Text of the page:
They are personally attacking Hillary even though Sen. Obama has been found mispeaking and embellishing facts about himself more than ten times in recent months.
["Misspeaking" is misspelled by the way] She is saying "see Barack is embellishing too." So, she is admitting that she was embellishing, not simply making a misstatement.

It always comes down to Hillary feeling that she is being personally attacked. She still links to from her Fact Hub page. Doesn't she realize that she is attacking as much or more than Obama? She seems to have a persecution complex. Maybe because she leaves herself wide open to attack.


Tuesday, March 25, 2008

Hillary misspeaks about Bosnia

Hillary Clinton's Fact Check makes this statement:
Hillary recently misspoke about her trip to Bosnia.
She said she was "landing under sniper fire." "Misspoke" is the kindest word that can be used by her campaign. Words the campaign would not use: lied, embellished, exaggerated, overstated, inflated, aggrandized. She was either deliberately misspeaking or her memory is really bad.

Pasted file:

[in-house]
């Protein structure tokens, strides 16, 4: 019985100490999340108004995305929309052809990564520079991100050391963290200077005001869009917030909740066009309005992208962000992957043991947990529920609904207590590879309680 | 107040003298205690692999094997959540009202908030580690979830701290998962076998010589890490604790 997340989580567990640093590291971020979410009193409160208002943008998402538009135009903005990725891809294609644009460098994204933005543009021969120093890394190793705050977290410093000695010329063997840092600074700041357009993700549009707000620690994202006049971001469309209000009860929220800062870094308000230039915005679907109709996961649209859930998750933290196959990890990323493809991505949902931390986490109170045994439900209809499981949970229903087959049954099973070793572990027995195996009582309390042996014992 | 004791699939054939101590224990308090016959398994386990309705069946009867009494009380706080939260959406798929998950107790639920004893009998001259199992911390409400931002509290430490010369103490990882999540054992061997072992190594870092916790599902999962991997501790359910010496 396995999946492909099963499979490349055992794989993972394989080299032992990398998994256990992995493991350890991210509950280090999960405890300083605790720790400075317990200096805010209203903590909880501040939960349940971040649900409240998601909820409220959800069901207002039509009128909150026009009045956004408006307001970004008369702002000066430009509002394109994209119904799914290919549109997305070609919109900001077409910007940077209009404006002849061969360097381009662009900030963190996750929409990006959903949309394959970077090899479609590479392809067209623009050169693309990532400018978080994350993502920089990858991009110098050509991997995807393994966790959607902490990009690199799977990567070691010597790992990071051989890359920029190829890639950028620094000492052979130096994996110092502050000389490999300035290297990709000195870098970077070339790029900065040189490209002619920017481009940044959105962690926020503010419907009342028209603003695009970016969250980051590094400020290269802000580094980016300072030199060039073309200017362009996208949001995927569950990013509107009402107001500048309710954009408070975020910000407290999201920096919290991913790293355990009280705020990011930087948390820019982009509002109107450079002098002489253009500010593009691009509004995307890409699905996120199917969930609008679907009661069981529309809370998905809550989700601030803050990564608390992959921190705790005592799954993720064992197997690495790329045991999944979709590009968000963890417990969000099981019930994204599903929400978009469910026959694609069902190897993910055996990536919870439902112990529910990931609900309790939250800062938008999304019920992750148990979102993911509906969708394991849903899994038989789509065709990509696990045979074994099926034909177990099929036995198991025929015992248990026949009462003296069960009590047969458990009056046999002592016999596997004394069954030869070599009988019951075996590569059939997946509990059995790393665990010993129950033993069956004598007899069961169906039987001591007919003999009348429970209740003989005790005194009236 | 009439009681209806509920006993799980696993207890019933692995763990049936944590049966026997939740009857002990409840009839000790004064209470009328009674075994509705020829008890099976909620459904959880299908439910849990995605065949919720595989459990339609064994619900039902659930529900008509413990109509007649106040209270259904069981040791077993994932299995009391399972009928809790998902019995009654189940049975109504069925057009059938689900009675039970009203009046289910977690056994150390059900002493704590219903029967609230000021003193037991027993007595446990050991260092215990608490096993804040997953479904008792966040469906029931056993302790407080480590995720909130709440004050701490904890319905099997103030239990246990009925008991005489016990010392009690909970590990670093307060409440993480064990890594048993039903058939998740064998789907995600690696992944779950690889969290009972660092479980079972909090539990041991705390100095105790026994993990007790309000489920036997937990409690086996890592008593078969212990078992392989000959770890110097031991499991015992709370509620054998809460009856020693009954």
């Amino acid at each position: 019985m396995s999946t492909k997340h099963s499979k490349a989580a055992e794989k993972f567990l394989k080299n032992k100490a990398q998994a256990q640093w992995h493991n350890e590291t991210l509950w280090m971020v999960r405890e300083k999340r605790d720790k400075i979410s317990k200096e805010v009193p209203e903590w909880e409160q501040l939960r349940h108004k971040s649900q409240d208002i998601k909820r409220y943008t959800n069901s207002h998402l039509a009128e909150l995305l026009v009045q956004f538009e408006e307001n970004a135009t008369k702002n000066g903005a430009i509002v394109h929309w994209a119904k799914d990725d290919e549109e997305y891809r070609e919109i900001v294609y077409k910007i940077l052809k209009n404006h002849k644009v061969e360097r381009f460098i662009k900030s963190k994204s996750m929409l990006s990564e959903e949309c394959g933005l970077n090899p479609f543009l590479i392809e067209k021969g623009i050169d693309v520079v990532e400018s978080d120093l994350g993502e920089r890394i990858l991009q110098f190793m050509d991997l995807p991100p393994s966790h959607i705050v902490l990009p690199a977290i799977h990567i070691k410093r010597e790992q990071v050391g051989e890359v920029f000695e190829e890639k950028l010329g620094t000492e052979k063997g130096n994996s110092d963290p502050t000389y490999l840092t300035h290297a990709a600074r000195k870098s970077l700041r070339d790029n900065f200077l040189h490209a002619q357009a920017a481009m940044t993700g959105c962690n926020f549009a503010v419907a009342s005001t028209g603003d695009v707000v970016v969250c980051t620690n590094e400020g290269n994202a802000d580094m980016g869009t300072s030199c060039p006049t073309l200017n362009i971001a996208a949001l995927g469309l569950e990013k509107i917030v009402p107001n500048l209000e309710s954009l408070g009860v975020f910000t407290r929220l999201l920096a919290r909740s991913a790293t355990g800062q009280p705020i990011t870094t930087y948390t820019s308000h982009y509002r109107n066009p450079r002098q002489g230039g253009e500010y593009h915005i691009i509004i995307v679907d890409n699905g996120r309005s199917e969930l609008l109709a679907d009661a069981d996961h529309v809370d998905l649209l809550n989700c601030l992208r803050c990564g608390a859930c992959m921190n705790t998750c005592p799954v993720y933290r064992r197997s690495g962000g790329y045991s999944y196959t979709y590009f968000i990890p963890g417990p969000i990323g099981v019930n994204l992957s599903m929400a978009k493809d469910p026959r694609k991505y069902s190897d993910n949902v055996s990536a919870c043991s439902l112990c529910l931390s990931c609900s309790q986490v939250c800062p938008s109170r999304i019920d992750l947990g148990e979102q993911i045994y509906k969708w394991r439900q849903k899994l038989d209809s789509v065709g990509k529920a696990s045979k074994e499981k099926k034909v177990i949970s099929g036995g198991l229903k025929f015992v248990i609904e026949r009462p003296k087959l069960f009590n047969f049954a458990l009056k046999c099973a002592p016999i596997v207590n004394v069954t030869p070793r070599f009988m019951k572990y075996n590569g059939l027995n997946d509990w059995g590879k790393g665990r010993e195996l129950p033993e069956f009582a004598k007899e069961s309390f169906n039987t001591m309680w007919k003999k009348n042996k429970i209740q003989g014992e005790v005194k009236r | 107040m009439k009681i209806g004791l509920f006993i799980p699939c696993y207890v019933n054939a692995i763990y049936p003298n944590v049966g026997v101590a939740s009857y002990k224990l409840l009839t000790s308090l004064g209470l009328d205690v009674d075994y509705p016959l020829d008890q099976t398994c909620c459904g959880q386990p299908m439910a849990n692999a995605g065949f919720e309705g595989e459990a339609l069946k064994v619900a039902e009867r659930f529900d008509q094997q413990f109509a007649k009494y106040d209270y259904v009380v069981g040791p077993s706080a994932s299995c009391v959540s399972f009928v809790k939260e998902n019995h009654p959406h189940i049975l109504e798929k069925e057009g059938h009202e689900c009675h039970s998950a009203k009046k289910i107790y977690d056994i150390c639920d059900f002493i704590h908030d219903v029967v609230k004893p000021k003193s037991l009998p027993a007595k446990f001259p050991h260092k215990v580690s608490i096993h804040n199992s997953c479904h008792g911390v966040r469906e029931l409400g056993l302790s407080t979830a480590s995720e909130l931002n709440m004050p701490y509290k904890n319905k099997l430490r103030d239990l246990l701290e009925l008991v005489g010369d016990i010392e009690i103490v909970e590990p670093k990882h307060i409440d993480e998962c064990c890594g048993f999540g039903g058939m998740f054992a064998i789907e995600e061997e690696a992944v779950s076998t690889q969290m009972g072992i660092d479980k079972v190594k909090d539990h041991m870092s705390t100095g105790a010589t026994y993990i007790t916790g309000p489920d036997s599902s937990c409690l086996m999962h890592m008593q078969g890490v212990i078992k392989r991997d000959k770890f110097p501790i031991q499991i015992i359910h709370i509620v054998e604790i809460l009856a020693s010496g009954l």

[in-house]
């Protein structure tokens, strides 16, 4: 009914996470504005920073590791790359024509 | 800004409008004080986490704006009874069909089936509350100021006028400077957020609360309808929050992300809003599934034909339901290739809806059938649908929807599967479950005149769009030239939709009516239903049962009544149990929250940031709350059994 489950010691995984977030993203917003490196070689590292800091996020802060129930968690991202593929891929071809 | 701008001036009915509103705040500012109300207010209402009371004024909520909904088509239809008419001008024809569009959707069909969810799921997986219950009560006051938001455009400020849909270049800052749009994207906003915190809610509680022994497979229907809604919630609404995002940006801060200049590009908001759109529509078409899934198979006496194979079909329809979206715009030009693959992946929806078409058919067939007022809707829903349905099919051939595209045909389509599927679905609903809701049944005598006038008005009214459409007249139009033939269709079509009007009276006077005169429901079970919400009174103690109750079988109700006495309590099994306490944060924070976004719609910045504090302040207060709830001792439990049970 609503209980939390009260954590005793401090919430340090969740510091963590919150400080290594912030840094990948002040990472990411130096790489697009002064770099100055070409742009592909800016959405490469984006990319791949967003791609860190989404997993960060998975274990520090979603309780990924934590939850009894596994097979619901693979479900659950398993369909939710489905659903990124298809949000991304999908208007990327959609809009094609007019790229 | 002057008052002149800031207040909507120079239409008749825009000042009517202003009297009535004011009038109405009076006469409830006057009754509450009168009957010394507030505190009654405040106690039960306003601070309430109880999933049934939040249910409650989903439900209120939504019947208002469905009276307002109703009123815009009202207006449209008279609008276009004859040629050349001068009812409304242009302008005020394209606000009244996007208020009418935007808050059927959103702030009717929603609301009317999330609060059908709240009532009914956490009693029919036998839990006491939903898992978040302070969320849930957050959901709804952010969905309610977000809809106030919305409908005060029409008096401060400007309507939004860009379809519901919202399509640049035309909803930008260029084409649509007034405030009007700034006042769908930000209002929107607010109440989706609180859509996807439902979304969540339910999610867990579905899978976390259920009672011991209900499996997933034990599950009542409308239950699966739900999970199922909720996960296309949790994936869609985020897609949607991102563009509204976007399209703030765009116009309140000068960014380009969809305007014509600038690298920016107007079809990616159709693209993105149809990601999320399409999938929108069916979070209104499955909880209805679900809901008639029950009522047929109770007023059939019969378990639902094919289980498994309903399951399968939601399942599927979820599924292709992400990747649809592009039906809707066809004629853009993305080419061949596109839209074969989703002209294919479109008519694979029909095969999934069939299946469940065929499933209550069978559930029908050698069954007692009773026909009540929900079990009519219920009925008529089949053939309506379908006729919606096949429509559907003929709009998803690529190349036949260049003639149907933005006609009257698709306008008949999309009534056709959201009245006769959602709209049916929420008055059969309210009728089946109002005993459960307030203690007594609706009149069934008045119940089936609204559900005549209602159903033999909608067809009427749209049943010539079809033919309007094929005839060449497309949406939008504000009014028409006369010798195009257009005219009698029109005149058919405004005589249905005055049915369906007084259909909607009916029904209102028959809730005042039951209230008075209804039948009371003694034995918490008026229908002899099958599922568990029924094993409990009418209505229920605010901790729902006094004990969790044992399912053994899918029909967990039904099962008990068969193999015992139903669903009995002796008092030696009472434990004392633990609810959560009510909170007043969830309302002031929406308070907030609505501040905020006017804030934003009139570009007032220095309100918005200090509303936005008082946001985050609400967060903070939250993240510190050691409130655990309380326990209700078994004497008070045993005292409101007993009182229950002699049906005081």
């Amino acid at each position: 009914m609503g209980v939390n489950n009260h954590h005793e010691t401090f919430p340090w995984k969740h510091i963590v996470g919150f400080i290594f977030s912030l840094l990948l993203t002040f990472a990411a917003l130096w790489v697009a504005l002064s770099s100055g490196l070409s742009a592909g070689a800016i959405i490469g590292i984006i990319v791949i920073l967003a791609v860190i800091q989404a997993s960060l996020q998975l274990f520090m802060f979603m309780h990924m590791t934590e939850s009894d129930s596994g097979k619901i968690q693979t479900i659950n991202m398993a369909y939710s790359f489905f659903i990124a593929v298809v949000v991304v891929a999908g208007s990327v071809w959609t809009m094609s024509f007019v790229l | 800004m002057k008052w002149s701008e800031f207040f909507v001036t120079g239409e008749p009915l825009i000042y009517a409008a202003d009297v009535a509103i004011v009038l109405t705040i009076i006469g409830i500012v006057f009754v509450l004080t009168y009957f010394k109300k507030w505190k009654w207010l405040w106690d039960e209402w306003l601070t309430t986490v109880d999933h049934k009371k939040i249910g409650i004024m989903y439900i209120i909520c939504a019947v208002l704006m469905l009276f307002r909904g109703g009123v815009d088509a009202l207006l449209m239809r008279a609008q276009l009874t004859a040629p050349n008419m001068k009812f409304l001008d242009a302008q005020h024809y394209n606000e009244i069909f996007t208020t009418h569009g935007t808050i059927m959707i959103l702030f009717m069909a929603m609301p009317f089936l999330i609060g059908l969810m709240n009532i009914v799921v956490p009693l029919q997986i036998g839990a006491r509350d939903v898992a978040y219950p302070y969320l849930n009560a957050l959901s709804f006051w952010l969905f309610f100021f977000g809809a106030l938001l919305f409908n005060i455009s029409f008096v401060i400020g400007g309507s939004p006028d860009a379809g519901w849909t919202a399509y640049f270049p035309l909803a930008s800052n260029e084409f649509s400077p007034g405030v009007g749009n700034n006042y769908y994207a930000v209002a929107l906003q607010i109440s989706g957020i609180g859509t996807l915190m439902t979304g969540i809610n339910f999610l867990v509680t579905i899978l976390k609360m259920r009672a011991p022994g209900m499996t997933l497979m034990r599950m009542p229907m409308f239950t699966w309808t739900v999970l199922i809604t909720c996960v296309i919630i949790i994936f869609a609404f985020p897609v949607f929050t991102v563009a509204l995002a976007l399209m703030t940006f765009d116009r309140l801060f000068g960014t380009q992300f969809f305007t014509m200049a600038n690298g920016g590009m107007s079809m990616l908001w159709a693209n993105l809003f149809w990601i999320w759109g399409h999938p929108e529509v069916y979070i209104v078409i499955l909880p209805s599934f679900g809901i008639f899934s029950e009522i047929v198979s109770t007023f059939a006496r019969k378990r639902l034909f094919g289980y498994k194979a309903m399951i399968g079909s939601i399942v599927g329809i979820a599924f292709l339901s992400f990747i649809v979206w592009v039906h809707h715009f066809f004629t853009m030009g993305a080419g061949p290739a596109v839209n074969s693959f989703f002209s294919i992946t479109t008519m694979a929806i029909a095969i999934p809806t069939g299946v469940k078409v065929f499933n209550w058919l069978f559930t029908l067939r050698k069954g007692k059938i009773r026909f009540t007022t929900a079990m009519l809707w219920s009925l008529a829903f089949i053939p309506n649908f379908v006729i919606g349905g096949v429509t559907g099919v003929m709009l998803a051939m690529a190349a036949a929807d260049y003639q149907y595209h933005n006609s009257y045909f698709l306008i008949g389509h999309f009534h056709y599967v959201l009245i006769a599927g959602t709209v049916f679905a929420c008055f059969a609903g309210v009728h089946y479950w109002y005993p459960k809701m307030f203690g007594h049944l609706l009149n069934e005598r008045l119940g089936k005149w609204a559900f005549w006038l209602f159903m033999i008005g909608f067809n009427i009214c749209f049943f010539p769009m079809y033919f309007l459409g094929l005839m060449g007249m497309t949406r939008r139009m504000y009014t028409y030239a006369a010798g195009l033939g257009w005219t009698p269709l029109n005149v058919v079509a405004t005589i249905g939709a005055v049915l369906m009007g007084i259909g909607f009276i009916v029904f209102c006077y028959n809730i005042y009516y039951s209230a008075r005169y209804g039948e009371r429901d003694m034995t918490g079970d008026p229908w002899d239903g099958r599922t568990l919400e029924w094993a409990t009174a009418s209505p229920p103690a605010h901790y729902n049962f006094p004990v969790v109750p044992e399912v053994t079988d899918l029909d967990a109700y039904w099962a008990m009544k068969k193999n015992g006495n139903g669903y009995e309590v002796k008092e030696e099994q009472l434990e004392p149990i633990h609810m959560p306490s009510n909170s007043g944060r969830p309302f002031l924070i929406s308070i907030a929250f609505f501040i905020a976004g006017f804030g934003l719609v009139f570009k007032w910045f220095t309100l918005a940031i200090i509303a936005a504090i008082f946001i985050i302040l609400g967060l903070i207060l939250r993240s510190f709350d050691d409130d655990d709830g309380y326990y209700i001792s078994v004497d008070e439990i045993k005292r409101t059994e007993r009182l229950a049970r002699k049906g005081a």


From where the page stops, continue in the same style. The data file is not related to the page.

Here is a CBS YouTube video that does a good job of showing the exaggeration:

The Fact Check post also makes this point:
Contemporaneous news accounts confirm that Hillary’s trip to Bosnia was a dangerous situation:
I believe that wording is also an exaggeration. The real point would be that she was in a potentially dangerous situation that was well under control at the time. So, it seems that even the campaign is misspeaking in their explanation of Hillary's misspeaking.


Monday, March 24, 2008

Obama: Typical white person

So, what did Barack Obama mean with this statement on a morning radio show [emphasis added]:
"The point I was making was not that my grandmother harbors any racial animosity, but that she is a typical white person. If she sees somebody on the street that she doesn't know - there's a reaction in her that's been bred into our experiences that don't go away and sometimes come out in the wrong way and that's just the nature of race in our society. ..."
What a poor choice of words. Here are just a few of the sites that have cited the quote: this also has a response from the Obama campaign: